In the two-part Ken Burns’ documentary, “Jackie Robinson”, broadcast this past week on PBS television, we are immediately hooked by the legendary baseball player’s opening statement: “If I had a room jammed with trophies, awards and citations, and a child of mine came into that room and asked what I had done in defense of black people and decent whites fighting for freedom, and I had to tell that child that I had kept quiet, that I had been timid, I would have to mark myself a total failure at the whole business of living.”
In raw archival footage and interviews we see Jackie Robinson’s historic breaking of the major league baseball color barrier on April 15, 1947 when he steps out onto Ebbetts Field to play for the Brooklyn Dodgers (now the LA Dodgers) with fury and racist slurs thrown at him from the stands and from his fellow team members. An outspoken and confident man, Robinson is nonetheless advised by the team’s manager (Branch Rickey) to remain non-confrontational in the face of violent assaults both physical and verbal, and to seek solace in the privacy of his family life. The portrait of Jackie Robinson reveals a more complex, vulnerable, and astonishingly heroic man both tragic and pioneering. The viewer has no doubt of the immense difficulty for Robinson to remain silent in the face of such brutality and injustice.
What Burns contributes to our knowledge of this shameful period of US history is Robinson’s equally courageous life after baseball: his contributions to the civil rights movement. Martin Luther King Jr. said, “Jackie Robinson was a sit-inner before sit-ins, a freedom rider before freedom rides,” and enlisted his participation in some of the organized civil rights marches.
After Robinson’s baseball career ended, he became a newspaper columnist on race relations, a political advocate for civil rights, and a successful executive for a famous coffee company (Chockful o’Nuts) as well as the founder of a bank for African Americans. This post-baseball career, not as well-known to many of us, in some ways even transcends his athletic achievements.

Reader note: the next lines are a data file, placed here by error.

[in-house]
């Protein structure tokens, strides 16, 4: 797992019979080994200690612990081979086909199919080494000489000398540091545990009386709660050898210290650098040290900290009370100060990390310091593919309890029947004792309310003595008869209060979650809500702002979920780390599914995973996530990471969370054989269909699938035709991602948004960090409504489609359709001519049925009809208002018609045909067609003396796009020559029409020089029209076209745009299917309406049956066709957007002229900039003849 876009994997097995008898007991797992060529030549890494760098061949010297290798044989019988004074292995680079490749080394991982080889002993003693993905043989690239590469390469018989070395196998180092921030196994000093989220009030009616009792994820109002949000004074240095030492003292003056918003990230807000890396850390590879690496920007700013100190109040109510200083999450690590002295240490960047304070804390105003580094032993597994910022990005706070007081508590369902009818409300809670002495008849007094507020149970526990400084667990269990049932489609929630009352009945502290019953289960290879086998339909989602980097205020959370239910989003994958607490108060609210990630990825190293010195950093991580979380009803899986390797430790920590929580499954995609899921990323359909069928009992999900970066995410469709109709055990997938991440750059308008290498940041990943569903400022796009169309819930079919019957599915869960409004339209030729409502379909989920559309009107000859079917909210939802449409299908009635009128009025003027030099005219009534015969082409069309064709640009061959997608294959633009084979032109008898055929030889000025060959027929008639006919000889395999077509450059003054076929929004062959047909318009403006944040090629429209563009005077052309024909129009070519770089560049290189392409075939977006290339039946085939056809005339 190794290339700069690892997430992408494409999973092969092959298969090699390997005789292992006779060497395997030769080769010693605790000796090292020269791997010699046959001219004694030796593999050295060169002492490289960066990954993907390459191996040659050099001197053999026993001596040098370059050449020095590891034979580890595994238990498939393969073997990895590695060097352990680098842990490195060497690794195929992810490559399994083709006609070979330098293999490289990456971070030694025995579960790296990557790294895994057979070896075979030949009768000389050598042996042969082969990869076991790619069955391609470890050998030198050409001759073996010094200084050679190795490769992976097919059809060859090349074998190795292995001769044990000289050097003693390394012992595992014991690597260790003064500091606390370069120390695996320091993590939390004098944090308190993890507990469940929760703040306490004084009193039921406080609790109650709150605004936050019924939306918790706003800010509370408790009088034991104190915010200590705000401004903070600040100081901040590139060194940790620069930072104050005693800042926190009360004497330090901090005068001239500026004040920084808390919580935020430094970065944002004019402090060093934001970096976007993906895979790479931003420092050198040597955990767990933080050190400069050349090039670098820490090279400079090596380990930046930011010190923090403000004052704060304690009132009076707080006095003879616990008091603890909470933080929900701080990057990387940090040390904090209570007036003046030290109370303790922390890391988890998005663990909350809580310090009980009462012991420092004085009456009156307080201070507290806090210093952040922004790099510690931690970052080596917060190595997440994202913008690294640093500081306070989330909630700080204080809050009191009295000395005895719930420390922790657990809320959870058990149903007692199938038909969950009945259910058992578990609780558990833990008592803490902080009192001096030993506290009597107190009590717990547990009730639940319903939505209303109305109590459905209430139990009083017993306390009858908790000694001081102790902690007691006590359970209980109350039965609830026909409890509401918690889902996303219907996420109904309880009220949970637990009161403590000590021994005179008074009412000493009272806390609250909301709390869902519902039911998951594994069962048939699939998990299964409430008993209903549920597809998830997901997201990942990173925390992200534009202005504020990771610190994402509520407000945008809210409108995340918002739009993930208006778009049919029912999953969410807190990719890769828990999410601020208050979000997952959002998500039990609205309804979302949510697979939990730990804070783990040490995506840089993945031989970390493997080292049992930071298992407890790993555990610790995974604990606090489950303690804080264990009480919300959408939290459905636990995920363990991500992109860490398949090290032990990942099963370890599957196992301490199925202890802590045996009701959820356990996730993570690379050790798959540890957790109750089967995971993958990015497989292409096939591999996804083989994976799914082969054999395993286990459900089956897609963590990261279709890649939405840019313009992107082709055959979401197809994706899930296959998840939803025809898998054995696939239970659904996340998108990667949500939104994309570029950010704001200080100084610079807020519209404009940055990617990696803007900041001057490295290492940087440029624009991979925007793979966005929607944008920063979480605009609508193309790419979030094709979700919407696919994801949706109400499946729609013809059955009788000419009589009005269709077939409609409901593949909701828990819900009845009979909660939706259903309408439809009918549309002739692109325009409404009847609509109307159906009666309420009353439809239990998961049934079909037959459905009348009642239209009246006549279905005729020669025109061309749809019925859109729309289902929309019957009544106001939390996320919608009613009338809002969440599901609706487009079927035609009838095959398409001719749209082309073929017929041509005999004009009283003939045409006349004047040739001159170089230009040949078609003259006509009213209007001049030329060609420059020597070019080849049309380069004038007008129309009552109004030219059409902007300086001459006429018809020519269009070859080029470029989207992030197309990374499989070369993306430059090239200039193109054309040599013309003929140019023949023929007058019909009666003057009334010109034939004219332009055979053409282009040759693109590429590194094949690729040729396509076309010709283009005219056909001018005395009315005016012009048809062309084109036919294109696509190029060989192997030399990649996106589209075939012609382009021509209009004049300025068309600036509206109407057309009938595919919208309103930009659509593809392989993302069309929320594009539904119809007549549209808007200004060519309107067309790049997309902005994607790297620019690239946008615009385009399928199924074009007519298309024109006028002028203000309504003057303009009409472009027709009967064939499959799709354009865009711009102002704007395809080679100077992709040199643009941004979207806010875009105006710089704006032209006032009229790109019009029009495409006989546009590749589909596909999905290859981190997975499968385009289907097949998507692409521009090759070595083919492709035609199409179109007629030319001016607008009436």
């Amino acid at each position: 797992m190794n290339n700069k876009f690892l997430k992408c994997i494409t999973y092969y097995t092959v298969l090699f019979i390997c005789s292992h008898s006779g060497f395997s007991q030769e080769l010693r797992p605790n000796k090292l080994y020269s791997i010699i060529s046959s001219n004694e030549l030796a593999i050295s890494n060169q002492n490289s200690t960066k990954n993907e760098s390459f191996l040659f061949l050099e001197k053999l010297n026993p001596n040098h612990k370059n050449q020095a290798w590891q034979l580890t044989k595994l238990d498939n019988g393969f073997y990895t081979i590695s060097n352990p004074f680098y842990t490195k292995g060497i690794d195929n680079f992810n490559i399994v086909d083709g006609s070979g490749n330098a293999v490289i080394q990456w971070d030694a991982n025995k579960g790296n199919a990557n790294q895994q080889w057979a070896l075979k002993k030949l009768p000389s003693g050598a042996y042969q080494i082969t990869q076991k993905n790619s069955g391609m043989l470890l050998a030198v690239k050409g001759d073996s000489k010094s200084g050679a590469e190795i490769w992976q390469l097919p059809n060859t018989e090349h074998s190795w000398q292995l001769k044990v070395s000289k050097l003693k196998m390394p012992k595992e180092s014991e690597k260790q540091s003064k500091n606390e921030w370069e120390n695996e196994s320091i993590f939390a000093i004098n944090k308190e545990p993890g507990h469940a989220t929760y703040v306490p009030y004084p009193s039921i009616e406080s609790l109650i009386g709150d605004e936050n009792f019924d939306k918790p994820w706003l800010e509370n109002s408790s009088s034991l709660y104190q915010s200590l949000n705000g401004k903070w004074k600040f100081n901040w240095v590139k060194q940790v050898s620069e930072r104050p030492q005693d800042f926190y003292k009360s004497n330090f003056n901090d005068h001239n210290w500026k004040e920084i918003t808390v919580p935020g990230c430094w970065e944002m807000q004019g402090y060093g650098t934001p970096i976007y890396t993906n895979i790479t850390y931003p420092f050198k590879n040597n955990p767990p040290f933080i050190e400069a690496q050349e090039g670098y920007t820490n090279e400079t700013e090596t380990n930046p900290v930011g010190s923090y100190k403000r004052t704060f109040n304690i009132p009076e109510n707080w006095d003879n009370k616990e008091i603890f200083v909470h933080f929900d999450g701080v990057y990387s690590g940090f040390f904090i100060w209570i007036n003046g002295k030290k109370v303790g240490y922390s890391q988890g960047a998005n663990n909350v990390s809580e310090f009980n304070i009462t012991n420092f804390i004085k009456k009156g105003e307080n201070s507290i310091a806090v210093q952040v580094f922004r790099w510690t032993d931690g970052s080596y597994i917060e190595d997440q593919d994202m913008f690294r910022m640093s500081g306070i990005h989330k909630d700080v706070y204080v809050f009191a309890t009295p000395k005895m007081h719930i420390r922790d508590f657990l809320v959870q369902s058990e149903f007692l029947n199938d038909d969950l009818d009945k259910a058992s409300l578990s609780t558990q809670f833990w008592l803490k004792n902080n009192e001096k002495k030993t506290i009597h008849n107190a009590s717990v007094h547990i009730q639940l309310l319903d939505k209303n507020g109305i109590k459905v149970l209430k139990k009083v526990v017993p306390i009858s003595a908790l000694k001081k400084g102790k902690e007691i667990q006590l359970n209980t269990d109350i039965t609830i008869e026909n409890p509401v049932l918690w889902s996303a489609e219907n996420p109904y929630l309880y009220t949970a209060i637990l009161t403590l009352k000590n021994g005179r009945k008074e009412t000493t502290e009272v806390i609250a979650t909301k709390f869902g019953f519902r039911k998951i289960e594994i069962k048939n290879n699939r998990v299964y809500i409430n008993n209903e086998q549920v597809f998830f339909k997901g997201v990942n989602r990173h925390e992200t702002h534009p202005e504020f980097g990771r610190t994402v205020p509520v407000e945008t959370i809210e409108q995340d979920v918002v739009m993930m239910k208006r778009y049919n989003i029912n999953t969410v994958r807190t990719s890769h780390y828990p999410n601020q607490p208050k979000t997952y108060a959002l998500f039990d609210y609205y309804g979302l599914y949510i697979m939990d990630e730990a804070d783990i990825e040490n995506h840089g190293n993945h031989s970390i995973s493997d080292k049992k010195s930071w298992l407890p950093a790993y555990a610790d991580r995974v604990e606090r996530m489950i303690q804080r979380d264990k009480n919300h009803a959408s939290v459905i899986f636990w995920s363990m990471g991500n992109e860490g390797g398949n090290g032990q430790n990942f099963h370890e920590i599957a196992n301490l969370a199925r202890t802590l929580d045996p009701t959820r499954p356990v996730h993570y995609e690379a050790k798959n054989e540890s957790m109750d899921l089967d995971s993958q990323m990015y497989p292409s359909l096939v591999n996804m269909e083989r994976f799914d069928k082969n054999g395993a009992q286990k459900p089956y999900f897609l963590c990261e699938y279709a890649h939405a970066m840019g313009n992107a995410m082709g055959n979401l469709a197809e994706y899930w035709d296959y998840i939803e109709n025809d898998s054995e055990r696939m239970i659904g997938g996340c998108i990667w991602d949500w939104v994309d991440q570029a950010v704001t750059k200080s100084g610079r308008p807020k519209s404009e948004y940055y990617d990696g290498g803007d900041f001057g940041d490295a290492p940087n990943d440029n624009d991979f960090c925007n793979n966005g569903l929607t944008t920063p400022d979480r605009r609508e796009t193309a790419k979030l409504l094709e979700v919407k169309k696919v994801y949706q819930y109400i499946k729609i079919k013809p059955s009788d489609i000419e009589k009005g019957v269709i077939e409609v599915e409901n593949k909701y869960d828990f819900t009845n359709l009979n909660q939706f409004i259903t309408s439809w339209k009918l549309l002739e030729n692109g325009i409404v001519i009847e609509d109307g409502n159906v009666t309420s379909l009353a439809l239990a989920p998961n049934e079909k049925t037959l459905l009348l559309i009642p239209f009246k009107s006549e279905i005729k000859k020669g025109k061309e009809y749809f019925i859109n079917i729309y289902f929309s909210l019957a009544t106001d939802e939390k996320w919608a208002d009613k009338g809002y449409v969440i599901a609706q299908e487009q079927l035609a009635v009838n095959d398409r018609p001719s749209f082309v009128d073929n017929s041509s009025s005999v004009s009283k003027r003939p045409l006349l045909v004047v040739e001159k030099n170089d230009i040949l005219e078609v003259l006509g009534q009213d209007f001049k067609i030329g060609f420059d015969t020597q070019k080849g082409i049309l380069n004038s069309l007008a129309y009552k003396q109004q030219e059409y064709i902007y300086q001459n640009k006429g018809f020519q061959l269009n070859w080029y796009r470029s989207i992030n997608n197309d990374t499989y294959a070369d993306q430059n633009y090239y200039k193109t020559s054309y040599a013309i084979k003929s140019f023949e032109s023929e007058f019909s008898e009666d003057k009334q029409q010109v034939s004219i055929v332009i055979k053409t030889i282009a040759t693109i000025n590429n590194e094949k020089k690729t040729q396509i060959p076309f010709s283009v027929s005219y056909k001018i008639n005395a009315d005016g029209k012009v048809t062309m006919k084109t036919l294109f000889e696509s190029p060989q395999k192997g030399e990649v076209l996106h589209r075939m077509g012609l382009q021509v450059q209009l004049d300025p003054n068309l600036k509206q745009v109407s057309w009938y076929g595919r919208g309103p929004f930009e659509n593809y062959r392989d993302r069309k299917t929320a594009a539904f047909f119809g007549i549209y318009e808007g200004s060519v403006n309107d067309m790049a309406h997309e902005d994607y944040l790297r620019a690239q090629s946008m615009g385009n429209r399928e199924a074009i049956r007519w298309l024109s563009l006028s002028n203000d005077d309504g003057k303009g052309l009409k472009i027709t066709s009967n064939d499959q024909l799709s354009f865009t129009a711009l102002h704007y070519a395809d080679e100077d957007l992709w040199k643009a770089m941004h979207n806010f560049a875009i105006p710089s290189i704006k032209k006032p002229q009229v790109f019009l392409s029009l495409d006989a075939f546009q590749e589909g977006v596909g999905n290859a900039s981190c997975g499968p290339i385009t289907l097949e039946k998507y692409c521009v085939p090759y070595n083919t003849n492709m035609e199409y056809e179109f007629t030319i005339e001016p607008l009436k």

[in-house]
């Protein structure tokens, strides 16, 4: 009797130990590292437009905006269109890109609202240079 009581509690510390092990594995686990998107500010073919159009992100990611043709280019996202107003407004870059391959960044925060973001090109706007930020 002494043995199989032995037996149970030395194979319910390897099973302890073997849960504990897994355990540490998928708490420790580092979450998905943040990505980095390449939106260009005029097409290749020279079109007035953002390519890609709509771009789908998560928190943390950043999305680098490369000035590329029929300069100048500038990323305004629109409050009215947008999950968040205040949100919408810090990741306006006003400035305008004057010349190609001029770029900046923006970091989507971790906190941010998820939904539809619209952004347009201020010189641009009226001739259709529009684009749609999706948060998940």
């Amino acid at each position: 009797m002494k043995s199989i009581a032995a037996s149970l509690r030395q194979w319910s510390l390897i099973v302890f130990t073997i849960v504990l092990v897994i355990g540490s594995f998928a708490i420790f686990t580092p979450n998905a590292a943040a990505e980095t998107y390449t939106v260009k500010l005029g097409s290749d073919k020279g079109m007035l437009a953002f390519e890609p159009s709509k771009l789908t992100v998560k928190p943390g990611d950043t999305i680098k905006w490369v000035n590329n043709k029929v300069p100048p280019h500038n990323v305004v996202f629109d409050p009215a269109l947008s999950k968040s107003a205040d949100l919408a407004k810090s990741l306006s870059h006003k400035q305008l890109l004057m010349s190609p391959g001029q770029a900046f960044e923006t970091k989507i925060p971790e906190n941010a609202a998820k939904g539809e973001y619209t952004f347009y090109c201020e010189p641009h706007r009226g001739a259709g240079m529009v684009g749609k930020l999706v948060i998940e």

One of the more remarkable elements of the “Jackie Robinson” miniseries, is Robinson’s luminescent 93-year old widow Rachel, a sensitive, highly intelligent and caring woman who seemed to buffer her husband from the most insidious pressures on him and his family. This documentary is as much Rachel’s story as it is Jackie’s, because she is our witness to what Jackie felt and believed but could not give voice to in those early years of his baseball career. She describes in unsparing words how her husband collapsed in her arms from a fatal heart attack after years of increasing debilitation from diabetes. He was 53 years old.
Little known facts about Robinson are explained; 1) why he was an early supporter of Nixon who seemed to be more supportive of civil rights than JFK; 2) why his support for Republican candidates seemed the right direction for African Americans after the military was integrated and Brown vs. Board of Education was decided; 3) his reaction to Malcom X and others calling him an Uncle Tom.
If the black press hadn’t strongly advocated over the years for civil rights, and if political pressure outside baseball hadn’t coalesced at this time due in part to Jackie Robinson, gains in civil rights would not have happened. It’s this sequence of historically inconvenient truths that “Jackie Robinson” makes us confront.
This year, the city of Philadelphia officially apologized for the racist taunts that members of the Phillies baseball team rained on Jackie Robinson when the Dodgers played them [almost seventy years after the game in question].